The *Pandas DataFrame* has several methods concerning **Computations** and **Descriptive Stats**. When applied to a *DataFrame*, these methods evaluate the elements and return the results.

## Preparation

Before any data manipulation can occur, two (2) new libraries will require installation.

- The
*Pandas*library enables access to/from a*DataFrame*. - The
*NumPy*library supports multi-dimensional arrays and matrices in addition to a collection of mathematical functions.

To install these libraries, navigate to an IDE terminal. At the command prompt (`$`

), execute the code below. For the terminal used in this example, the command prompt is a dollar sign (`$`

). Your terminal prompt may be different.

$ pip install pandas

Hit the `<Enter>`

key on the keyboard to start the installation process.

$ pip install numpy

Hit the `<Enter>`

key on the keyboard to start the installation process.

If the installations were successful, a message displays in the terminal indicating the same.

Feel free to view the PyCharm installation guide for the required libraries.

Add the following code to the top of each code snippet. This snippet will allow the code in this article to run error-free.

import pandas as pd import numpy as np

## DataFrame count()

The `count()`

method provides the count of all *non-NaN* values in a DataFrame/Series.

The syntax for this method is as follows:

DataFrame.count()

Parameters | Description |
---|---|

`axis` | If zero (0) or index is selected, apply the function to each column. Default is `None` . If one (1) is selected, apply the function to each row. |

`level` | A string specifies the level name. |

`numeric_only` | This parameter can be a float, integer, or Boolean value. By default, `False` . |

For this example, the Human Resources Dept. of Rivers Clothing wants to determine the cost of benefit coverage based on the marital status of their staff. The issue here is some data contains the NaN value.

df_staff = pd.DataFrame({'EID': [100, 101, 102, 103], 'Name': ['Micah', 'Alycia', 'Philip', 'Josiah'], 'Status': ['M', 'S', np.nan, np.nan]}) result = df_staff.count() print(result)

- Line [1] creates a
*DataFrame*from a Dictionary of Lists and saves it to`df_staff`

. - Line [2] uses the
`count()`

method to determine how many*non-NaN*values exist. The output saves to the`result`

variable. - Line [3] outputs the result to the terminal.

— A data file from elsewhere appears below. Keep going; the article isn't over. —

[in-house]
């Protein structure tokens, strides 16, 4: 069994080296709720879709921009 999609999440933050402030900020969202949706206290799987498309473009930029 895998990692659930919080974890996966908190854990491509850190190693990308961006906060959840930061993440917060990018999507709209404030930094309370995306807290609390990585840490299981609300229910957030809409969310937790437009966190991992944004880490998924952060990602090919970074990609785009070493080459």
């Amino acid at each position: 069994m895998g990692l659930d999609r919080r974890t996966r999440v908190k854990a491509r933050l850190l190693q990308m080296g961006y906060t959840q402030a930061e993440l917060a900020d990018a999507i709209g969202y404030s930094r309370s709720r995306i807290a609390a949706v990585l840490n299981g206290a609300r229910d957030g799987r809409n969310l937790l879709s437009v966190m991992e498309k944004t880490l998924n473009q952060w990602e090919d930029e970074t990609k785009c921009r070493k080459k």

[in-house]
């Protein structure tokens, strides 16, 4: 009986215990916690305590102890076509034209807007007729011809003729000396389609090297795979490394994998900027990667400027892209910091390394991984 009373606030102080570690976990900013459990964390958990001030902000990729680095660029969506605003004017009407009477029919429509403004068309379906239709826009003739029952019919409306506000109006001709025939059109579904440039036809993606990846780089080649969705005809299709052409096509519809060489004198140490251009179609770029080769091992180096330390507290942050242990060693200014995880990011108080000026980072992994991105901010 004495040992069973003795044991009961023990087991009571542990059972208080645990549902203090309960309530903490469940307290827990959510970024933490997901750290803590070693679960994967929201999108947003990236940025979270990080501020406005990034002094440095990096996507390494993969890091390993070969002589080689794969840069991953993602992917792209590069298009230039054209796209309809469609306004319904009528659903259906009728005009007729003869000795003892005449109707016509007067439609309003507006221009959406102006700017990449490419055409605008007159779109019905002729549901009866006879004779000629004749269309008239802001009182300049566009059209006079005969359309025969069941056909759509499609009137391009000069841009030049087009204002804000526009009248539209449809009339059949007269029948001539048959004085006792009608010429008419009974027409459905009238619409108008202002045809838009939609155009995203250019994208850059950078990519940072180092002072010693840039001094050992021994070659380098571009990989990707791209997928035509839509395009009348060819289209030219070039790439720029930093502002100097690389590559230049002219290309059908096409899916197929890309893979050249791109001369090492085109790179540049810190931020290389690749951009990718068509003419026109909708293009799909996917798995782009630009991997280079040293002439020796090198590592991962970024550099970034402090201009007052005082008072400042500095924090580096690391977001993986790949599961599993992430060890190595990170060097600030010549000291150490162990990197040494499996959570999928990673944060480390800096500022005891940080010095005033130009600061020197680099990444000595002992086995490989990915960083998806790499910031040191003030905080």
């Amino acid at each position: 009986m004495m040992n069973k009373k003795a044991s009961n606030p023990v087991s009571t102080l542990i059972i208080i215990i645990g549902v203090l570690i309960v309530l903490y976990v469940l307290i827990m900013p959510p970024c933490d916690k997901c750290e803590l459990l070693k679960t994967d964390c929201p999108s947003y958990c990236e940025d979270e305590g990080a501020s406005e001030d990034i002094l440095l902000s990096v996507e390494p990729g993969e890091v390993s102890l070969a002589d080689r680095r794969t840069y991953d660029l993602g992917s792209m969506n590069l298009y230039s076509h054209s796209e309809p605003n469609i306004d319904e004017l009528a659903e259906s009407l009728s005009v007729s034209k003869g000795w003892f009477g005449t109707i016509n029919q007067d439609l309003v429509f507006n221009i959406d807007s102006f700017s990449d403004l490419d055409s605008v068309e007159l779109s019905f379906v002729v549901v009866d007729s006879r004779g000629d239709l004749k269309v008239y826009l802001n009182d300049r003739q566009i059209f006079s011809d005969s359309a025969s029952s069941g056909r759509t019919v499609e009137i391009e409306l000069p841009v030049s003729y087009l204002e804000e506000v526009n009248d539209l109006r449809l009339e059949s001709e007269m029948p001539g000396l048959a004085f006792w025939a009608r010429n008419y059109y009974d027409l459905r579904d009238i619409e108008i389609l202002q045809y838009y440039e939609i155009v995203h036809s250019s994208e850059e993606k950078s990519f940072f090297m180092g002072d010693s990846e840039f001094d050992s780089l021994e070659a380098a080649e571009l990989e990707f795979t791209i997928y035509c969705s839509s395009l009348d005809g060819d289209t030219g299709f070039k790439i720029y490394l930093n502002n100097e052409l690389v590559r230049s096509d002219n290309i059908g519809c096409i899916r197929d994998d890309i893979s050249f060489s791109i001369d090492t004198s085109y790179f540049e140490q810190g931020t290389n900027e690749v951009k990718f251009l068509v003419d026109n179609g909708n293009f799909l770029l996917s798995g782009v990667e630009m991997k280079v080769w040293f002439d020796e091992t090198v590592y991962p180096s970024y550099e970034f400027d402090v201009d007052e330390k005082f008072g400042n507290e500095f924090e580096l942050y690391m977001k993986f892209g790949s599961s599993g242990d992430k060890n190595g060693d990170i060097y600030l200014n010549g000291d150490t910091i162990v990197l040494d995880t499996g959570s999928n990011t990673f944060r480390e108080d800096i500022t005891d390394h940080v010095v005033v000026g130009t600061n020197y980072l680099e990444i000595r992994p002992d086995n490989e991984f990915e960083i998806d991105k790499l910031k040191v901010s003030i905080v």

**Output**

EID | 4 |

Name | 4 |

Status | 2 |

dtype: int64 |

## DataFrame cov()

The `cov()`

method computes pair-wise co-variances across the series of a DataFrame. This analysis determines the relationship between various measures across time. Any NaN/NULL values do not count.

The syntax for this method is as follows:

DataFrame.cov(min_periods=None, ddof=1)

Parameters | Description |
---|---|

`min_periods` | The minimum number of observations required per pair of columns to have a valid result. This parameter is an integer and is optional. |

`ddof` | This parameter is the Delta degrees of freedom. This parameter is the divisor used in calculations (`N - ddof` ), where `N` represents the number of elements. By default, the value is one (1). |

For this example, a random series of numbers generate to see the `cov()`

method in action.

np.random.seed(75) df = pd.DataFrame(np.random.randn(35, 3),columns=['Level-A', 'Level-B', 'Level-C']) result = df.cov(min_periods=12) print(result)

- Line [1] generates random numbers using the NumPy
`seed()`

method. - Line [2] creates a DataFrame using the NumPy
`randn()`

method and a list. This DataFrame saves to`df`

. Notice the three (3) in`randn()`

corresponds to the number of columns outlined in the DataFrame. - Line [3] calls the
`cov()`

method and sets the Minimum Period to 12. - Line [4] outputs the result to the terminal.

**Output**

Level-A | Level-B | Level-C | |

Level-A | 1.133852 | 0.139968 | 0.159209 |

Level-B | 0.139968 | 0.898406 | 0.540002 |

Level-C | 0.159209 | 0.540002 | 1.384775 |

## DataFrame cummax()

The `cummax()`

method returns a cumulative maximum over a DataFrame/Series axis.

The syntax for this method is as follows:

DataFrame.cummax(axis=None, skipna=True, *args, **kwargs)

Parameters | Description |
---|---|

`axis` | If zero (0) or index is selected, apply the function to each column. Default is `None` . If one (1) is selected, apply the function to each row. |

`skipna` | This parameter excludes NaN or NULL values. If a row/column contains these values, the result is NaN. By default, this is `True` . |

`*args` | Additional keywords have no effect. However, they might be compatible with NumPy. |

`**kwargs` | Additional keywords have no effect. However, they might be compatible with NumPy. |

This example displays the maximum number of wins, losses, and ties for four (4) hockey teams.

df_teams = pd.DataFrame({'Bruins': [4, 5, 9], 'Oilers': [3, 6, 10], 'Leafs': [2, 7, 11], 'Flames': [1, 8, 12]}) result = df_teams.cummax(axis=’index’) print(result)

- Line [1] creates a
*DataFrame*from a Dictionary of Lists and saves it to`df_teams`

. - Line [2] retrieves the maximum numbers and saves them to the